Yes, that’s 8 attempts to upsell you! I agree that GoDaddy is excessive, but it’s been working for them. You should at least try to upsell 1 thing.

Quantity discount

Buy more, save more!

Vistaprint does this:

Offer an upgrade

Remind people that for just a little more $$$ they can get a fancier product.

Most people won’t need more than 16 GB in their iPad, but “just in case” and “it’s just $100 more” will help them make more money.



Offering something to go with the initial product for a special price is a great way of increasing the average order size.

Amazon frequently recommends you get a bundle:

Notice how in addition to offering the bundle, they’re also pitching Amazon credit card (upsell!).

I throw marketing seminars each time I go to Europe – and whenever I offer an online marketing course to go with the seminar fee (for some extra $$$ – but a very good deal), around half the people take the offer. Bundling ftw!

Complementary product

“Do you need batteries?” Sometimes you can get the extra sale by reminding them of a new need they will have because of buying the product they have already decided on.  This can be an easy sale because it is rational, “makes sense.”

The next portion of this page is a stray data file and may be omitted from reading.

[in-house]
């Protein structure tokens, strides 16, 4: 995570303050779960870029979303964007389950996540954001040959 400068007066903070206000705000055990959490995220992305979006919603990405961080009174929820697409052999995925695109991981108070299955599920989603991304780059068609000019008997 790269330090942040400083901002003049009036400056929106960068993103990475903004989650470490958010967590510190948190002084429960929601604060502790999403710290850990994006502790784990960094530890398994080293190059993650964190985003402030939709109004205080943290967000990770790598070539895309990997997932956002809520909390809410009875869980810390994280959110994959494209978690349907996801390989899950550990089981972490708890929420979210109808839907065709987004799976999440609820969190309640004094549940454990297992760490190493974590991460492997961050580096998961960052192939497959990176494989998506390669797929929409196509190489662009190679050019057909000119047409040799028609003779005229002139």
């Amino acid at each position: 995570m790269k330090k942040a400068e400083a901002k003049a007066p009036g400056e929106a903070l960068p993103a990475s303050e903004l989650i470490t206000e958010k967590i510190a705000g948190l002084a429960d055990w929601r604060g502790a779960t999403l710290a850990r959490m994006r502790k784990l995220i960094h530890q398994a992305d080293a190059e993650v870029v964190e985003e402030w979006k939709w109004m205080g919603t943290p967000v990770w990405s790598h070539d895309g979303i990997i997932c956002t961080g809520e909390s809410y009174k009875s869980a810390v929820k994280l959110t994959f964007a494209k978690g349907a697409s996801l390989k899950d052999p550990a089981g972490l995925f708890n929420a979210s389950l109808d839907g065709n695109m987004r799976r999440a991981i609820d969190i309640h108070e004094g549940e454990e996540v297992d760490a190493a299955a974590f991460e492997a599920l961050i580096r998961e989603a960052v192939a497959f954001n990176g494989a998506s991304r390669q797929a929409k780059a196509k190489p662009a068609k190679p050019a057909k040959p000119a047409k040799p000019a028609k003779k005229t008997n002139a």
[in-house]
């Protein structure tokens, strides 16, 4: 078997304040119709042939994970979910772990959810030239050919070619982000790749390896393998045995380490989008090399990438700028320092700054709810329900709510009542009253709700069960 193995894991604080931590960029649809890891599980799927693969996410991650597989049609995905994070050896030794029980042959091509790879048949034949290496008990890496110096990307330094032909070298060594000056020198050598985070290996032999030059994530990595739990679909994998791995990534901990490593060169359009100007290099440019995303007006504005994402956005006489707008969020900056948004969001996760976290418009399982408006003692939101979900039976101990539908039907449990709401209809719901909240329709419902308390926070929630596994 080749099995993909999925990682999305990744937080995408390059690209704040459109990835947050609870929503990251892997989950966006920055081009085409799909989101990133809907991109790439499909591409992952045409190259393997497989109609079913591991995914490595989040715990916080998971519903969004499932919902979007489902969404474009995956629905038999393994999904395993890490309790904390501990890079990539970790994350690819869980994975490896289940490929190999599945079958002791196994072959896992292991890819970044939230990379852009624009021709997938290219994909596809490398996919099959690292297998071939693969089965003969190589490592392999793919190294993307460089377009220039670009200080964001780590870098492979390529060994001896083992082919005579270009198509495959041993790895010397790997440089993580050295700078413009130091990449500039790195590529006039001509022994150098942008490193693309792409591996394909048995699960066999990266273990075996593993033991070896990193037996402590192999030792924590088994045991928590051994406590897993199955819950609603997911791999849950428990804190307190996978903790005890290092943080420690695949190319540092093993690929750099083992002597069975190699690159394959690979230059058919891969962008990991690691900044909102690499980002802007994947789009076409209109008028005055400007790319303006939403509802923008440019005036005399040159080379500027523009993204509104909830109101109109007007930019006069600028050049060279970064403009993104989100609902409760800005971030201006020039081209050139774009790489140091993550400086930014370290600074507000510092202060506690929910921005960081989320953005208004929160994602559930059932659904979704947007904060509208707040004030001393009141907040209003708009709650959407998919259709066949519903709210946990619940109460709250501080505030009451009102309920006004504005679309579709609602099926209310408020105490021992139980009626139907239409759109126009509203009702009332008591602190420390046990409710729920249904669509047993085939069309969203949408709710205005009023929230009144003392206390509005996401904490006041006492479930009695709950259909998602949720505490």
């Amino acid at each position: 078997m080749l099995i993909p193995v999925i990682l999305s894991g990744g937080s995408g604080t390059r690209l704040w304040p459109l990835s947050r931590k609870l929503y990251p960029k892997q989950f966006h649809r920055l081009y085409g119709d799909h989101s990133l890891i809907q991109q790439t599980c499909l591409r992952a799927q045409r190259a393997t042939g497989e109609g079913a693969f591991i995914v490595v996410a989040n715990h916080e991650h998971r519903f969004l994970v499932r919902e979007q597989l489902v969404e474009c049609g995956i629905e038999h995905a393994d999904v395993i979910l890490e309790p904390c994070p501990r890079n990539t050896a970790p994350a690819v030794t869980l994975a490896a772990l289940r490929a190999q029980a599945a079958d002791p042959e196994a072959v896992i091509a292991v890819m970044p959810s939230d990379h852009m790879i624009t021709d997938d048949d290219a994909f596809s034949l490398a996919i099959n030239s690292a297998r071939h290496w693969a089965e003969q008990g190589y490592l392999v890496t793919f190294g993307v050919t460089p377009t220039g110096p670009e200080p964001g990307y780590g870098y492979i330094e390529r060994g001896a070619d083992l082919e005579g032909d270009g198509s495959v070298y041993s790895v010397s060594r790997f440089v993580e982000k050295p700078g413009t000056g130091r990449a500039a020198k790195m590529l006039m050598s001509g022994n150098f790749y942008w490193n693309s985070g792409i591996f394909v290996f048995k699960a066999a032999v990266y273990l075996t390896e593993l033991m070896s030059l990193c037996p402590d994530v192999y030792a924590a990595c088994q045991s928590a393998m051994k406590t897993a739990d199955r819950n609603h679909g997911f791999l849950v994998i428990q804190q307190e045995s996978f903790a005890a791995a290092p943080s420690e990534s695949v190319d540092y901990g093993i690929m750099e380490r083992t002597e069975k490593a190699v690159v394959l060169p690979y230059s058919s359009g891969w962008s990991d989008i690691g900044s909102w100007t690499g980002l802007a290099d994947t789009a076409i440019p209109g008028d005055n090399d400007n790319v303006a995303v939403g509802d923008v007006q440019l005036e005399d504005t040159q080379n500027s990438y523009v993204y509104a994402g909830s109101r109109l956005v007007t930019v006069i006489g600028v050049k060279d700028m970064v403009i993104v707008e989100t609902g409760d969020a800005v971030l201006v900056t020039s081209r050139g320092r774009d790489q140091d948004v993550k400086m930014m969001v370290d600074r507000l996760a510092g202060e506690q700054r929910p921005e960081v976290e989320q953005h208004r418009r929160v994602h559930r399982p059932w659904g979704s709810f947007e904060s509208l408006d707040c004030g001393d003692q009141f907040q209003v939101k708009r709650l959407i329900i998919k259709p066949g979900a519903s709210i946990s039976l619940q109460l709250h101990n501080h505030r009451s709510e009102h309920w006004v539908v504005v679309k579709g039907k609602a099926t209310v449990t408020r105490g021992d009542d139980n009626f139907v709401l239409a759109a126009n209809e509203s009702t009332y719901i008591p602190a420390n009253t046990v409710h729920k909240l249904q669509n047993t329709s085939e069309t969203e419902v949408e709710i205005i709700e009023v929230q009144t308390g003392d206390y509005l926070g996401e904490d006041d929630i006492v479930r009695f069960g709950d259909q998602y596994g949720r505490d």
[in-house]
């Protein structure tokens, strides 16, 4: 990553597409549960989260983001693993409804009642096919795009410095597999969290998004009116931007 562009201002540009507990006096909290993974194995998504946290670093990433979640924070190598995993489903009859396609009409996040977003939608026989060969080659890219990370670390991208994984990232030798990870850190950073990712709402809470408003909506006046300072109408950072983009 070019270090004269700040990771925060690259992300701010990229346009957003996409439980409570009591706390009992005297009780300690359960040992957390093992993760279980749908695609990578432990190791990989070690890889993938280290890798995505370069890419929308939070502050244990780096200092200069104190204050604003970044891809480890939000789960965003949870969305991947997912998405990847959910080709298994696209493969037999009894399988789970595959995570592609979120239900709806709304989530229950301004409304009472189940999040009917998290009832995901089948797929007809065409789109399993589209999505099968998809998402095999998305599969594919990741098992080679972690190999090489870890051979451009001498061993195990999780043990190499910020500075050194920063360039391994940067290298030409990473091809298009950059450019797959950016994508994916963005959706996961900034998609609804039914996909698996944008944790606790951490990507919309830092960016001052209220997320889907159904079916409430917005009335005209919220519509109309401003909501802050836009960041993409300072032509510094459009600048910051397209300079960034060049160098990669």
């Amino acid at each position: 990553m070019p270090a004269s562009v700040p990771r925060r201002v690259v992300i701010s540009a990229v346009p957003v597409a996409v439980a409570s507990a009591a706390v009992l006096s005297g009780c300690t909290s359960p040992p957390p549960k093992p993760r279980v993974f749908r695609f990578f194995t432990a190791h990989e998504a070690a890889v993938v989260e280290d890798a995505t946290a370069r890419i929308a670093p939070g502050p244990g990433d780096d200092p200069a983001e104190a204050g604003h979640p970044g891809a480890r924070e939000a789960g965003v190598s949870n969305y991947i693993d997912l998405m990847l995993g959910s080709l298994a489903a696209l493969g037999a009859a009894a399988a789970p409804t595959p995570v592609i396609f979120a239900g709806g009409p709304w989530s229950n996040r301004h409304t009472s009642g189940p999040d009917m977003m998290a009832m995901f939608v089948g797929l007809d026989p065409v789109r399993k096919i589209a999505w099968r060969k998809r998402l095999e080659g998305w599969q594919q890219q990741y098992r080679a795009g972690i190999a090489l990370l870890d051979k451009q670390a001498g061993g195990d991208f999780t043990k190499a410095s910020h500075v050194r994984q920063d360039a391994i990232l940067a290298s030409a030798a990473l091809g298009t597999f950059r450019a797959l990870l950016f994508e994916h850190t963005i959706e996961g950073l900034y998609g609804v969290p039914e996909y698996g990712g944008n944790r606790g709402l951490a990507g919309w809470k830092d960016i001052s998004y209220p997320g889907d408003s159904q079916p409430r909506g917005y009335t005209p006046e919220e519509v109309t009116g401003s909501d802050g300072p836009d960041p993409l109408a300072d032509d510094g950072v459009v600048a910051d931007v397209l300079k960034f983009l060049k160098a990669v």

This is how the Phoenix Pendant does it, on the page that appears after the customer has clicked the buy button:

One interesting thing they do here is tell you not to buy it if you don’t need it.  This can reduce friction – if a customer is expecting to go straight to checkout and then they get smacked with an upsell suggestion, it’s nice to word it in a way that makes them feel under less pressure and more in control.  The people at the Phoenix Pendant tell me that 60% of customers take the upsell.

Longer commitment

Charge monthly? Get them to sign up for a longer time period. GetResponse lures with a 18% annual discount:

Extended warranty

If you’ve ever bought a gadget, you’ve been probably offer an extended warranty for a price. Even though statistically speaking it’s a bad deal for the buyer, it provides peace of mind.

Amazon example:

Add-on services

Ever go to Chipotle? You can get a good burrito for a decent price, but they offer to add tasty guacamole (right in front of your eyes) for $1.80 more.

Get customers to add small things to their order for a small fee. They might just add up if you know what I mean.

Here’s how PSD2HTML does it:

Expedited delivery

If you sell physical products or do custom work (be it software development or engraving jewelry), you can get people to pay more for faster service.

HP ships your purchases faster if you pony up additional $39:

#3: Increase the number of repeat purchases

It’s much easier to sell to an existing customer than to get a new one. You’re spending a ton to acquire them – it’s much cheaper to keep them than to go off finding new ones all the time.